For a long time - back in the dark pre-historic, pre-internet days - adoptees, (birth) mothers and adoptive parents - aware of the pain of adoption - joined forces and were called a triad. While we maintained separate groups such as CUB focusing on birthparents, Adoption Forum and ALMA, focusing on adoptees, and groups like APFOR (Adoptive Parents for Open Records) being obviously made up on adoptive parents...we all networked and got along
The good old days? Images of John Walton's family all saying goodnight? Hallmark cards and flowers? To some extent, yes. It was a simpler time. We got along easier - working jointly on events like a marches to Washington - because we all share done common goal: Open Records and all worked on search and support.
My first book (shedding light on...The Dark Side of Adoption) published in 1988 reflects this comraderie and the idealistic hope that we could all continue to learn from one another's perspective to increase compassion, honesty and openness.
Today, not only are the three sides of the old "triad" far more separated but even within each of those groups there are many subdivisions.
There are adoptive parents who support open adoption, those who do "theoretically" but "cannot" because they adopted internationally, and those who are simply opposed to it and chose closed adoptions. Some who buy into every myth and believe their child is "the same as if" born to them, and others who wear their adoption status proudly and loudly as a symbol of their altruism. Some who never mention it and others who blog and attend every conference on a option they can and make their life revolve around it (true of mothers and adoptees as well.).
There are adoptees who still believe that everything is honkey dory in adoptionland as long as as adults they are "allowed" the "privilege" of peeking at their own birth certificate as if it were a hornets nest. And there are a growing number of adoptees who want total equality, while still others seemingly want only to rant in total ANGER at having been adopted and want to speak out against the entire institution and in particular international adoption. And, of course, there are the: "My REAL mother is the one who raised me and I have no need for any other" variety, some who are quite boisterous about that!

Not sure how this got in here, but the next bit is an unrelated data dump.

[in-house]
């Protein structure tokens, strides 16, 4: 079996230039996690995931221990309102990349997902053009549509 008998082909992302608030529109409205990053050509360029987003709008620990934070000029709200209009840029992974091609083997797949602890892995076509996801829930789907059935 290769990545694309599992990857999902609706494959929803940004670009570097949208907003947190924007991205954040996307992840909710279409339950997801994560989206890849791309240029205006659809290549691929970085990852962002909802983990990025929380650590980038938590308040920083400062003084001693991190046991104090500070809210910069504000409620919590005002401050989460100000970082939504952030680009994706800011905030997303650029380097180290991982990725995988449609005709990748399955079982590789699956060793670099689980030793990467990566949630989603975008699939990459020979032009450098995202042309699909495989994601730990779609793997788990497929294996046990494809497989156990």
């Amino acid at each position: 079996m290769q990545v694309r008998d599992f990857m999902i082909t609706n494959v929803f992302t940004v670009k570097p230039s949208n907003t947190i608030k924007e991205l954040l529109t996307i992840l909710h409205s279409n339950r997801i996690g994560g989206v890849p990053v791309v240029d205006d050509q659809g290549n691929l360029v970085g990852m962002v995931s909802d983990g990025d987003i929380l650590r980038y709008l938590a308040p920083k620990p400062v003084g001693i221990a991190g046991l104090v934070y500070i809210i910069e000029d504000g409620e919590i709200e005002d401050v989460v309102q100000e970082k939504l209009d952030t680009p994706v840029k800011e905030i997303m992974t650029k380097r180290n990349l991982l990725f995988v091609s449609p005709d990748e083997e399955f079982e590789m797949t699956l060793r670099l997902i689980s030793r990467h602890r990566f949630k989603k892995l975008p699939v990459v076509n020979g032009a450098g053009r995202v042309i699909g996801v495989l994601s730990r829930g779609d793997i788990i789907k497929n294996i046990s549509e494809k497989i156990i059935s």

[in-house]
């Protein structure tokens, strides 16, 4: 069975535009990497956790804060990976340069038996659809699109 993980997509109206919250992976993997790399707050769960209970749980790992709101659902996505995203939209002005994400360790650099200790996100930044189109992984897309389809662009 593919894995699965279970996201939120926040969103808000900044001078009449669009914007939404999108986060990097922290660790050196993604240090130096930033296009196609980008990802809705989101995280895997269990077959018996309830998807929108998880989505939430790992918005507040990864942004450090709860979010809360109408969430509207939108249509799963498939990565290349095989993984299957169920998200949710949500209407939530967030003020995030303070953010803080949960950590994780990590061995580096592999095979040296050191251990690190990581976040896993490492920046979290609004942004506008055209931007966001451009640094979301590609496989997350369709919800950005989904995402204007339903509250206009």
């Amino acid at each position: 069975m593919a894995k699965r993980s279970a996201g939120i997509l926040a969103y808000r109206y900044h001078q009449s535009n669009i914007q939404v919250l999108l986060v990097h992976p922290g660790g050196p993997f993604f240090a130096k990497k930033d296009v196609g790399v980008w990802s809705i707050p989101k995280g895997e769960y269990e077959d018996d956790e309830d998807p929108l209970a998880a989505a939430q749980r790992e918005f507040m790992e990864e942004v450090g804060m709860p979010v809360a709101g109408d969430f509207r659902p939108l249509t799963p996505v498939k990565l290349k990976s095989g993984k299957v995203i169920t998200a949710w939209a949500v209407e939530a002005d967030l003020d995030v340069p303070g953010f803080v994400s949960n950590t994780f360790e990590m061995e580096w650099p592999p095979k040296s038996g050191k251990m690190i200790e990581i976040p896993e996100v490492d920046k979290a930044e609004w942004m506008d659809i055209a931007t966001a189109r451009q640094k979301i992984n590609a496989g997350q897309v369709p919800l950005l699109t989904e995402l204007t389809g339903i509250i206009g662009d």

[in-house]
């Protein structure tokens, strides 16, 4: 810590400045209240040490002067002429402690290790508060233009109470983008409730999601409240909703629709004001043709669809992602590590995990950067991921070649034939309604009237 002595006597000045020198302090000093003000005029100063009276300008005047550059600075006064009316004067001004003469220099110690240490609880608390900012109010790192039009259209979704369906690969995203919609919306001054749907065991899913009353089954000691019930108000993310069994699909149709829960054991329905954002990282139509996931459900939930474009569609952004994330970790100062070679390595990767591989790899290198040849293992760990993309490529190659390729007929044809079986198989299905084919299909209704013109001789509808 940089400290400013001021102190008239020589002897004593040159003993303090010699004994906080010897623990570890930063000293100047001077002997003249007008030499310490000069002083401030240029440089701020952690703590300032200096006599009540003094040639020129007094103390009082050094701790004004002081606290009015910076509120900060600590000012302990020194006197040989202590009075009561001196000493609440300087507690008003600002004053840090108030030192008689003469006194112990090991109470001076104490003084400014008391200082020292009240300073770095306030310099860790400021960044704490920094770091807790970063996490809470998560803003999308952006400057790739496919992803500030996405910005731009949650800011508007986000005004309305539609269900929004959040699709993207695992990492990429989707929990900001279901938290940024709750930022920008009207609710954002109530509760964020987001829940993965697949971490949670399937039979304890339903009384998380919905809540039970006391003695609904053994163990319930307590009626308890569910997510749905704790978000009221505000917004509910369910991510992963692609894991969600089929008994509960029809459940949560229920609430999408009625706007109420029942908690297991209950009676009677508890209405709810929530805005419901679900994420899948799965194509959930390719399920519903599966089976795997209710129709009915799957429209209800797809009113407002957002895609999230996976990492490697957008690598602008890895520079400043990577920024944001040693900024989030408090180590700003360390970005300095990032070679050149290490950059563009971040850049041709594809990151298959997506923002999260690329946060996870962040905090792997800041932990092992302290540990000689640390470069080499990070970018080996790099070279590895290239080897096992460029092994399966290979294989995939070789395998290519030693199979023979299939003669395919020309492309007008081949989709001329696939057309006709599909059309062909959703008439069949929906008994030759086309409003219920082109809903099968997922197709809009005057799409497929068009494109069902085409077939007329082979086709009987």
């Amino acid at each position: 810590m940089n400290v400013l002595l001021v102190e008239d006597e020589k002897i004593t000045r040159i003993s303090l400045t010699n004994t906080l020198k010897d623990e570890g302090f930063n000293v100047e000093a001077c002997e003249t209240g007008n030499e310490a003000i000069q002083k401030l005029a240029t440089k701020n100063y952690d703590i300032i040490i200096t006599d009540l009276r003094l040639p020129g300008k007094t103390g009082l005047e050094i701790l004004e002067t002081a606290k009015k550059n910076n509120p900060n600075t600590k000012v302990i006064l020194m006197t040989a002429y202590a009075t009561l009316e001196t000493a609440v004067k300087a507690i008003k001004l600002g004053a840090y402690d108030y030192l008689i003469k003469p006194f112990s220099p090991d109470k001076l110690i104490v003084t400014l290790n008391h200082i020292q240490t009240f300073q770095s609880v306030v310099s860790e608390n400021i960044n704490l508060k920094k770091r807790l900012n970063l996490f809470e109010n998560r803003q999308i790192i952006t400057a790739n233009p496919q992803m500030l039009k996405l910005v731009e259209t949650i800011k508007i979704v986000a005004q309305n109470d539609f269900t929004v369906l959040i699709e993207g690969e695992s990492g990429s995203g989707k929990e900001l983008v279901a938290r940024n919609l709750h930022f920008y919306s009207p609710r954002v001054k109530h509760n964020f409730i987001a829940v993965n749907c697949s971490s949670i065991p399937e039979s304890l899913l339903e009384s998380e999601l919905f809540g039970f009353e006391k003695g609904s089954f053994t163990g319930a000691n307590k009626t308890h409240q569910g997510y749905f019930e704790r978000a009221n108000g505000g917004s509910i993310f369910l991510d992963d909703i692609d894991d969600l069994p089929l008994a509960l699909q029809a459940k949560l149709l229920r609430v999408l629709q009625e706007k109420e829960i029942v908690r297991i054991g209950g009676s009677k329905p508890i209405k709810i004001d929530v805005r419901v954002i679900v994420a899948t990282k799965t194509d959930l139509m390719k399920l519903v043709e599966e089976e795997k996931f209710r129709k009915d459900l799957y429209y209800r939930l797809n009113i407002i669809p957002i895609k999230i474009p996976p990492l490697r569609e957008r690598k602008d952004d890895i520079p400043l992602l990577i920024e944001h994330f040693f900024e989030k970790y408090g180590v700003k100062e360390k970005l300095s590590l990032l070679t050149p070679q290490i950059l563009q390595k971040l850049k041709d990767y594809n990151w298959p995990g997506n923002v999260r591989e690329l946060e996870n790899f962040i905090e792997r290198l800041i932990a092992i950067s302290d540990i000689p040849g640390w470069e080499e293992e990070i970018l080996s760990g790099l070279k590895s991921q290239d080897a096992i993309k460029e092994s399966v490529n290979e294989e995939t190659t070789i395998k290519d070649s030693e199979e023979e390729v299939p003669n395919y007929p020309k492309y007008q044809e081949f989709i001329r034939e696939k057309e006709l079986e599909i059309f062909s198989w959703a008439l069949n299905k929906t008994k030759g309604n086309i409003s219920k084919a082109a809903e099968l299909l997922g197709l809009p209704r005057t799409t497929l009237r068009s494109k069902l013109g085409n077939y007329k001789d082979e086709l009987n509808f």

And mothers...ahh...now there's a diverse group. There is not even a unilateral agreement on what they call themselves! Some now use:
Mother who lost children to adoption
And what they seek in terms of healing varies just as widely. Some want simply a sisterhood - like a sorority - which has an annual reunion called retreat. Just hang out, laugh...party.
Some are still coming to terms with their loss - having just awakened from their years of denial by being found, or being faced with a major change in reunion status...or because the loss was very recent, maybe even being contested. These mothers need a great deal of SUPPORT, hand-holding etc.
Other mothers are more interested in activism, and find it very healing because of its empowerment, others are focused on apologies for the past, and still others just seem to wallow in anger or self-pity. And, finally there are those still in denial or consciously against any involvement in or discussion of the subject.
Why decipher some of the major groups into which mothers (and others) fall within the adoption "movement"? First to point out that all are legitimate positions - there are no right or wrong ways to deal with something so personal. AND...many people have a foot in more than one grouping and/or will float back and forth over time. There are LOTS of us who are members of multiple groups, organizations and email discussion lists because each serves a different need and broadens our horizon and understanding. AND...many people grow and change over time, and their needs change.
More importantly, IMHO, is to recognize and allow for these different needs of mothers and be pleased that there are a multitude of groups to fill their many needs.
I have often drawn the analogy between my adoption loss and a chronic illness, such as my RA. Neither will ever be cured; both have ups and downs (remissions and flare ups); and both require a combination of treatments to just survive with a minimum of pain to be able to function. The rheumatologist who treats my disease often needs to refer me to orthopedic surgeons and others. Like any caring, non-threatened doctor who wants the best for his patients, he doesn’t deny me that referral for fear that he will lose me as a patient. He knows that the disease effects me in many ways and I need complementary resources to deal with it all.
It would be best for the health and welfare of all of us to follow this model and openly refer to one another. A far cry from putting down other groups simply because they face the issues with a different strategy, philosophy or mode of support.
Origins-USA, for instance lists meetings, conferences and events from other groups; participates in RegDay and in general networks with many, many groups and organizations from Ethica to aPEAR. We have no fear that our contact with them will "contaminate" or water-down our mission, because we are strong and committed to our goals!
While Origins-USA has recently established H.U.G.S. (Helping "U" Get Support) for one-on-one telephone and email support, and we also have a discussion forum...we currently have no in-person support groups and do not plan either a retreat or conference in the near future.. So why not refer people out for these services?
To withhold such options as are available is to replicate the cruelty of what was done to us to obtain our children.
We need to be the change we want to see. Thus, we need to be open and honest and offer all mothers all their OPTIONS!